Curious and playing a hunch, Mary ran the names through the Zig list provided and wasn’t surprised to see that these heroes also had an impossible record of their arrests not going back to a life of crime.  No information was available for Mindblight, but she suspected the same held true for him while he was an active hero.  Six heroes, seemingly unconnected, different ages and backgrounds, different powers and origins, yet still there was that tantalizing sense of pattern.  She could feel a tenuous link already, these loners.  This story was getting more amazing by the moment.  Time to go see a DJ.

It was almost disappointing how easily she set up an interview with Punkupine the next morning.  She merely had to say she was a reporter and the young man was hooked.  He had asked they meet in a cyber café he favored and she was a bit dismayed at the amount of noise, speakers pumped dance music through the large room as customers sat isolated, engrossed in their laptops and virtual life, unnoticing the wash of humanity around them.  The young hero had difficulty sitting still, he fidgeted and bounced, his speech quick while flitting from one subject to the next.  His favorite topic was himself of course, recounting his recent arrests, talking about upcoming live music events, an album contract in the works.  She had to work hard to get him back to the topic she cared about.  “I’m doing a story on heroes and have found a strange lead, have you ever heard of a hero called Warpstone?”  The effect was interesting, Punkupine actually sat still and his eyes became a bit distant as he thought, Mary was sure he wasn’t aware of his own hesitation.  “No, not really . . . but the name sounds familiar somehow.  Not someone I’ve worked with . . . . . huh, that’s weird.”  The young man snapped back to reality, “well, must not be important.  I’m the one you’re here interviewing babe.”  Punkupine flashed a bright and shallow smile at the reporter.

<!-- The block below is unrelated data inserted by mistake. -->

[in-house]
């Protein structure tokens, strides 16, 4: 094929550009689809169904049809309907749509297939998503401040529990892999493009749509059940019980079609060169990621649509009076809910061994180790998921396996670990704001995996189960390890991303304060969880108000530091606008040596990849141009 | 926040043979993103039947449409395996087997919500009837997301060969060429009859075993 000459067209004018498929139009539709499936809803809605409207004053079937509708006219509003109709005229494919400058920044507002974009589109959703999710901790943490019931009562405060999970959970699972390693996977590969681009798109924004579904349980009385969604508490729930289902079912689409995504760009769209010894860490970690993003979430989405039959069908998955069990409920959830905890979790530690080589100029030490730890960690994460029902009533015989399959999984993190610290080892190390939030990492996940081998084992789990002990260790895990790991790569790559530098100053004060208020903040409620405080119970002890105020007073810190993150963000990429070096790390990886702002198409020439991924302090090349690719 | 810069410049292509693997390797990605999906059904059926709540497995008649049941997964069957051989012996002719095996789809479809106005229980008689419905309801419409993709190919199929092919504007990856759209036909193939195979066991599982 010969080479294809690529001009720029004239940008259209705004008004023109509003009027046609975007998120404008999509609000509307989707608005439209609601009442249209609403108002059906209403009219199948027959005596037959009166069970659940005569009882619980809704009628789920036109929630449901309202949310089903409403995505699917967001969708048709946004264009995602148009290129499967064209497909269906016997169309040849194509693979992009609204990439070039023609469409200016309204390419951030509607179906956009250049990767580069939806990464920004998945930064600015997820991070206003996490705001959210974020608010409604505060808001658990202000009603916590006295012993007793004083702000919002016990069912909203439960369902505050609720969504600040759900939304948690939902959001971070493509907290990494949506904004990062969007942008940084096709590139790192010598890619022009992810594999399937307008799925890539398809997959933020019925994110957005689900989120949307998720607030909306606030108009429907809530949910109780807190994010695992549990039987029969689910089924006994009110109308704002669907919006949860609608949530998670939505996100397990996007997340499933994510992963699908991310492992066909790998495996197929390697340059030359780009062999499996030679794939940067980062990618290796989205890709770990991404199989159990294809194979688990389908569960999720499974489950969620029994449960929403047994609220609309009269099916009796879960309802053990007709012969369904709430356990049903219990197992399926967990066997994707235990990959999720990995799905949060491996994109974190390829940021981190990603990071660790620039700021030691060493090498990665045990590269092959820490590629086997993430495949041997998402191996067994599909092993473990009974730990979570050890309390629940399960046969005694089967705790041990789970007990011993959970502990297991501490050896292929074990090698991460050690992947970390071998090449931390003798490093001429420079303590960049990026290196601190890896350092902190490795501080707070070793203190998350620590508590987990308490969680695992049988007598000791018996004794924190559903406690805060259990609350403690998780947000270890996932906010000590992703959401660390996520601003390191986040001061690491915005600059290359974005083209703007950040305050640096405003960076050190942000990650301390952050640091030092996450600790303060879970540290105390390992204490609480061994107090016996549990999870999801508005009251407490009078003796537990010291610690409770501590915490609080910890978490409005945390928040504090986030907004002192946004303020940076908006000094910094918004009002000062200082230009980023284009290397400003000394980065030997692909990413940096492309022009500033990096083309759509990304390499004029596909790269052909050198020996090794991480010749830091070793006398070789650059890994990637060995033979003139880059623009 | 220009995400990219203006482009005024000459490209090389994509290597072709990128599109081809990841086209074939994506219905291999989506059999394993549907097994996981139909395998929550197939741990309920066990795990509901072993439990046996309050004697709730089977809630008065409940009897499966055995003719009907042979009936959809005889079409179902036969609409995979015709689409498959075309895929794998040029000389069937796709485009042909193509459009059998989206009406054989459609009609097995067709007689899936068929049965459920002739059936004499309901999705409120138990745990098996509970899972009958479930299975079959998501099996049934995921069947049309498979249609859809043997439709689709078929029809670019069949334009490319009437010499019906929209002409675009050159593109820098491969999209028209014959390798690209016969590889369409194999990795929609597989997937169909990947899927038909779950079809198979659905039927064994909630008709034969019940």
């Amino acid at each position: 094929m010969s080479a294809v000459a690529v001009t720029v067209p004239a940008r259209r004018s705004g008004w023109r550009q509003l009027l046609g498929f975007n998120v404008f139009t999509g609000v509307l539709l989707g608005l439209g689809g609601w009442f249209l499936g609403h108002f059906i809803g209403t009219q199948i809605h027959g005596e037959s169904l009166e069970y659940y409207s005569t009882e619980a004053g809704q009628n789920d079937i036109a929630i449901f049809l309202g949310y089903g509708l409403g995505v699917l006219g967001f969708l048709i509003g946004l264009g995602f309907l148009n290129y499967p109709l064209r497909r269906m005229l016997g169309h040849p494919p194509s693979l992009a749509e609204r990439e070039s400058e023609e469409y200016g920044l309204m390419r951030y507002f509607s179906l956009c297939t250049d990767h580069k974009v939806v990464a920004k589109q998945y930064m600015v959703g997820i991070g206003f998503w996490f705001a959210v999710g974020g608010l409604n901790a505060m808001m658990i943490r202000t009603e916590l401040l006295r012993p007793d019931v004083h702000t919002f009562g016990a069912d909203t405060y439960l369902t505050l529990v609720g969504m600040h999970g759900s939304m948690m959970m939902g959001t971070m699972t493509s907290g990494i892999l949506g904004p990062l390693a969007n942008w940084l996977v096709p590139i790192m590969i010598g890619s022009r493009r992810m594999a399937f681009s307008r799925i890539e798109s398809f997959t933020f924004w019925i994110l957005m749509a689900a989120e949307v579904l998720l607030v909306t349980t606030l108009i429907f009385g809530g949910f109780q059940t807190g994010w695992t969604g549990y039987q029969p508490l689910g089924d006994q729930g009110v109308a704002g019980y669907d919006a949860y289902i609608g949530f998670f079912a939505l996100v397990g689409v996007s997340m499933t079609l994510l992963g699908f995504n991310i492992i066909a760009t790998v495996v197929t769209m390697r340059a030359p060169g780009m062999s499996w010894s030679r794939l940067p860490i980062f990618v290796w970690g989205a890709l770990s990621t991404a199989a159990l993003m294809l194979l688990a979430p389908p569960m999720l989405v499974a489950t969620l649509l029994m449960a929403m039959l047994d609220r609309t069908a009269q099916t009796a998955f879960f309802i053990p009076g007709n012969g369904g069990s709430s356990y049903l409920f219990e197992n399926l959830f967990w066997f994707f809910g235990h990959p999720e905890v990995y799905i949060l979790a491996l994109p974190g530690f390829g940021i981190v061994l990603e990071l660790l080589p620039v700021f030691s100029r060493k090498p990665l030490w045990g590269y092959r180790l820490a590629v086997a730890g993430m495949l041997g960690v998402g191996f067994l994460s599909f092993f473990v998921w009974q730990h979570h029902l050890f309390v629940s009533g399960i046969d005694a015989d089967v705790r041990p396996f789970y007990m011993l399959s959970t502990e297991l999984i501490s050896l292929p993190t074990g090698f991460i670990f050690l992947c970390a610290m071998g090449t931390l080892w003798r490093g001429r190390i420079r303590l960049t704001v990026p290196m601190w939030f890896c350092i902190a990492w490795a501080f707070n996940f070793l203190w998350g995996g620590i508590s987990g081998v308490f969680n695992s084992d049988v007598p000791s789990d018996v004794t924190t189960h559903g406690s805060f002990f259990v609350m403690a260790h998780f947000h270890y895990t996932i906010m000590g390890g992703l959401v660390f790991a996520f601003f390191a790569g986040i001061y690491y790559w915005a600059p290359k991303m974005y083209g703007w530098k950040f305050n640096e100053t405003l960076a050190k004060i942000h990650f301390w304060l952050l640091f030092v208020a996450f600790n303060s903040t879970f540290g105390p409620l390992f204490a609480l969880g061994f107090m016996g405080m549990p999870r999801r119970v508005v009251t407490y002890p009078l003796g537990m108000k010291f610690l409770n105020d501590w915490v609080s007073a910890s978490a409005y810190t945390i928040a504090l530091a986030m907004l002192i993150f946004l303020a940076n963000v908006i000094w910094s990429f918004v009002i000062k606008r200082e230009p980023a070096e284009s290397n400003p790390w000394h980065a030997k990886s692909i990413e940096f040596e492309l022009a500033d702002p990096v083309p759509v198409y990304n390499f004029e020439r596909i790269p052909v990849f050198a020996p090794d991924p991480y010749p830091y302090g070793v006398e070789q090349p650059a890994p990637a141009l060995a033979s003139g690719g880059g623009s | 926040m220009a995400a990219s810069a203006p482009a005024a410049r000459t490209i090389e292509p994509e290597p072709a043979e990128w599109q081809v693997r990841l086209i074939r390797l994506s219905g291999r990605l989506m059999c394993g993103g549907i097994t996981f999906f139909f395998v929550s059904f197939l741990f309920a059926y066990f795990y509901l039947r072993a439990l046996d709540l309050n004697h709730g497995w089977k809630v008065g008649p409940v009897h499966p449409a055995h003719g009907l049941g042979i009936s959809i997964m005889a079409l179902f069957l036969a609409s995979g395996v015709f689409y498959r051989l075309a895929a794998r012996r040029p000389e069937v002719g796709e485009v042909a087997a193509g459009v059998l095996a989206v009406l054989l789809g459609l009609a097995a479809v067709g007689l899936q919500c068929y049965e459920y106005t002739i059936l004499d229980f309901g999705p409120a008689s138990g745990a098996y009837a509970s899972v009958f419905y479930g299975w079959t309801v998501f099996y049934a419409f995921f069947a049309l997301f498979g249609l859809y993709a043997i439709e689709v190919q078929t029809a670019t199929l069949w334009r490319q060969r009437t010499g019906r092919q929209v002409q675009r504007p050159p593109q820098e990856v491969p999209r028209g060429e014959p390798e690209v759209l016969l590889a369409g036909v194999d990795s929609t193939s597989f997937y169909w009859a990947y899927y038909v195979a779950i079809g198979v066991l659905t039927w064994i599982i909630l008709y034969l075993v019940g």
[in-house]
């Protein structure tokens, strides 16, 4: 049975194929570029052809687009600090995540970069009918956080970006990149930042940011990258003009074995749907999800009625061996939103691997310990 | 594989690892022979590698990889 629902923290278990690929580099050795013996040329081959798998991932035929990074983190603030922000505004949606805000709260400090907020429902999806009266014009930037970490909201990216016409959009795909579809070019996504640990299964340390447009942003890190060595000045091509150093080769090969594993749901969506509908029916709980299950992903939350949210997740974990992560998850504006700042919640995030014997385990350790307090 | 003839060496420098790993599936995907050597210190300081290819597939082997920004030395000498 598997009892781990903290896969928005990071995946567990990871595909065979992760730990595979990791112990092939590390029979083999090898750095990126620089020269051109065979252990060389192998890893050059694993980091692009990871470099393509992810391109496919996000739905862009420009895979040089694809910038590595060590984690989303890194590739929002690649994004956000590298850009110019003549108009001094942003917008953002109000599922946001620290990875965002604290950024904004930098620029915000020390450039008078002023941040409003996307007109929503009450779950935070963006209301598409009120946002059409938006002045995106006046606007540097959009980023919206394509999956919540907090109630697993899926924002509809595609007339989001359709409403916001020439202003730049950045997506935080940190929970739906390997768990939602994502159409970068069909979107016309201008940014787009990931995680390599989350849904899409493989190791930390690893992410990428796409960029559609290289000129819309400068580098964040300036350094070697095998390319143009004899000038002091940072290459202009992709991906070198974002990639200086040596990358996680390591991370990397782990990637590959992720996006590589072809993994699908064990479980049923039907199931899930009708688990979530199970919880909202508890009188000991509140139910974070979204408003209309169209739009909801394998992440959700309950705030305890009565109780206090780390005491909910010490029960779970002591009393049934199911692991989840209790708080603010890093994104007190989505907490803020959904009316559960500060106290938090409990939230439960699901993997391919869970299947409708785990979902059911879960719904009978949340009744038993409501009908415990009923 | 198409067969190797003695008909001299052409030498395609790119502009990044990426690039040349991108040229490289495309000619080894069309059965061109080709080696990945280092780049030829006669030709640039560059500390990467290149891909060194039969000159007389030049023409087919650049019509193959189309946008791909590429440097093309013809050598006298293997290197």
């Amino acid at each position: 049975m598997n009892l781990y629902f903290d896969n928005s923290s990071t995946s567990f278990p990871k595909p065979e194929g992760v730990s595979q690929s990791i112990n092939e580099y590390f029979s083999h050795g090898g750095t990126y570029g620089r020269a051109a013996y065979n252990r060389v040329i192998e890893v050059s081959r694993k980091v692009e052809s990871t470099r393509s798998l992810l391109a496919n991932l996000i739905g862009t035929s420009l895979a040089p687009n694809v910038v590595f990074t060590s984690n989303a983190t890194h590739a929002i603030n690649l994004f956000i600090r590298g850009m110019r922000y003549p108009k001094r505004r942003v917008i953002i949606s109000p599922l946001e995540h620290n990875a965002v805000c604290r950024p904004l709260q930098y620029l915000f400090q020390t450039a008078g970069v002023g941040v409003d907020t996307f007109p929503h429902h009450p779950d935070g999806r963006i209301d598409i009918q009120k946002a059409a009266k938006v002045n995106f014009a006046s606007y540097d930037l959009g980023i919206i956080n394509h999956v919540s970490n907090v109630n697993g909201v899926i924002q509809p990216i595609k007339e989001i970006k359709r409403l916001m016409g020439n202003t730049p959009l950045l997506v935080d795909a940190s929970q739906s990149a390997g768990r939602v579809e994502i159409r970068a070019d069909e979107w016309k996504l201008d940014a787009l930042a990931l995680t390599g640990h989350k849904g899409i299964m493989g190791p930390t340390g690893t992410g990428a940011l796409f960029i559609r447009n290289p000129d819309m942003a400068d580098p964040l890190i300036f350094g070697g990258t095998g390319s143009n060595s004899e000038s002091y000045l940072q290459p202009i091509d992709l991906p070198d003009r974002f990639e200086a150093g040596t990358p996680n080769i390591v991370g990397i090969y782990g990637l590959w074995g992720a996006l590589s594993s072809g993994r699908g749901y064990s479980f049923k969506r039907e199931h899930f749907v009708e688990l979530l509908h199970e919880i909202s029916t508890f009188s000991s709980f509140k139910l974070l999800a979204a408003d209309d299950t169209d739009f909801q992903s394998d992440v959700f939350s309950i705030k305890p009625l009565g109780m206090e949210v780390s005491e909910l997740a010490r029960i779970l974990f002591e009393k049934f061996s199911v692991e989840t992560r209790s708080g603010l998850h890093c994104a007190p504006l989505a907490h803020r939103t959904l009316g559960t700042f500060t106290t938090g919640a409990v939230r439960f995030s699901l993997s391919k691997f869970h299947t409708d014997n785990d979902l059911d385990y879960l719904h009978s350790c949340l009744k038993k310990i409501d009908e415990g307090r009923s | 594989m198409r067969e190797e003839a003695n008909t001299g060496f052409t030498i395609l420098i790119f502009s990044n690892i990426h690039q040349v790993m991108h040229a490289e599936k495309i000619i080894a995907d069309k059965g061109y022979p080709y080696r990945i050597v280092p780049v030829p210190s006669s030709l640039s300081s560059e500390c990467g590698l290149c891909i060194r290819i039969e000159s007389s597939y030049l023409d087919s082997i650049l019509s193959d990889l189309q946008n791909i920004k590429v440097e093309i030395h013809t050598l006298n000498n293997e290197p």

Mary sighed at the dead end, but since she was here she might as well follow through on the ruse.  “Of course you’re right.  So tell me about yourself, why Punkupine?  I’m guessing it ties into the music, but I don’t see any spikes.”  The young hero nodded his head in approval, “yep, yep, punk music isn’t dead like people think, it just had trouble going from vinyl to digital.  As to the spikes, well I keep em hidden til I need em.”  With that the hero flexed his arm, dozens of spikes popped from his skin, forming a ridge down his forearm and cresting his fist.  Mary stood transfixed by the 6” spikes, each was a purple crystal, flashing the same inner fire as she had seen in the center of Warpstone’s chest.  She stammered, shaken, “but, crystal?  But how?”

Punkupine seemed amused and tapped the spike of his labret piercing, a spike which Mary only just now noticed was also crystal.  “This little baby, magic of some sort, did wild things to me when I started using it as a piece of jewelry.  I picked it up in Mexico . . . somewhere,” there was a mild frown, as if he couldn’t remember exactly, “on vacation.  I thought it was tacky and would look great as body jewelry.  It fit perfect, didn’t need to modify it at all, but wasn’t sure I really liked it.  But it grew on me, literally!  Looks like it fused with my body, went under the skin, into the muscle and bone.  Now I got crystals can pup up outta anywhere.  Made me stronger too, faster, tougher, I never get tired, heal really quick.  It even grew my appendix back.  The magic of the crystal let’s me blend with shadows to sneak around, and I can do this side-stepping thing through darkness that is totally kickass.  Only bad thing is now my body doesn’t react at all with drugs, er, I mean alcohol.  Pretty much only caffeine works now, and never for long, don’t need to eat or sleep much anymore either.  I don’t mind, the crystal keeps me plenty juiced.”  Mary reached for his hand to feel the spikes there, but with another flex Punkupine pulled them back in.  “Uh uh, no touchy, they’re really sharp and I think they’re toxic to other people.  Anyone gets cut by one becomes kinda sick.”